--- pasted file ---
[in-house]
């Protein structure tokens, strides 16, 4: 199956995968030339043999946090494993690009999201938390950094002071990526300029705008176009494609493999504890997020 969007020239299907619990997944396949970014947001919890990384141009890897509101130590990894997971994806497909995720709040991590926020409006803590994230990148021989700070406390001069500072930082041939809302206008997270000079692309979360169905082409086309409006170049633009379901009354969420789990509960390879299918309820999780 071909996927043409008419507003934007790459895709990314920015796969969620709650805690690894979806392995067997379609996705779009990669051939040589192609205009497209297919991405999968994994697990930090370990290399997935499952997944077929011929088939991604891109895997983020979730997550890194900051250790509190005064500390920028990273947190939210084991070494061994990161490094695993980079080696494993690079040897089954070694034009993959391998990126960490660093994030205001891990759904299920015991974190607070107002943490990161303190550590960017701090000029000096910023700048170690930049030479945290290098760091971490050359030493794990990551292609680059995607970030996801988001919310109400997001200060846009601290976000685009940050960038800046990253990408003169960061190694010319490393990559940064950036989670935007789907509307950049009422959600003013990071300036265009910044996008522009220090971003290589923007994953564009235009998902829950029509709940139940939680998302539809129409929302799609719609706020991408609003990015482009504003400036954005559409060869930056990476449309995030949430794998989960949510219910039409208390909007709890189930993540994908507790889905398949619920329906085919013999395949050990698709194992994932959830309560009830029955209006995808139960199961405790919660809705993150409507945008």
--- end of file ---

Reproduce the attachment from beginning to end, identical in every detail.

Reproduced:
[in-house]
């Protein structure tokens, strides 16, 4: 199956995968030339043999946090494993690009999201938390950094002071990526300029705008176009494609493999504890997020 969007020239299907619990997944396949970014947001919890990384141009890897509101130590990894997971994806497909995720709040991590926020409006803590994230990148021989700070406390001069500072930082041939809302206008997270000079692309979360169905082409086309409006170049633009379901009354969420789990509960390879299918309820999780 071909996927043409008419507003934007790459895709990314920015796969969620709650805690690894979806392995067997379609996705779009990669051939040589192609205009497209297919991405999968994994697990930090370990290399997935499952997944077929011929088939991604891109895997983020979730997550890194900051250790509190005064500390920028990273947190939210084991070494061994990161490094695993980079080696494993690079040897089954070694034009993959391998990126960490660093994030205001891990759904299920015991974190607070107002943490990161303190550590960017701090000029000096910023700048170690930049030479945290290098760091971490050359030493794990990551292609680059995607970030996801988001919310109400997001200060846009601290976000685009940050960038800046990253990408003169960061190694010319490393990559940064950036989670935007789907509307950049009422959600003013990071300036265009910044996008522009220090971003290589923007994953564009235009998902829950029509709940139940939680998302539809129409929302799609719609706020991408609003990015482009504003400036954005559409060869930056990476449309995030949430794998989960949510219910039409208390909007709890189930993540994908507790889905398949619920329906085919013999395949050990698709194992994932959830309560009830029955209006995808139960199961405790919660809705993150409507945008």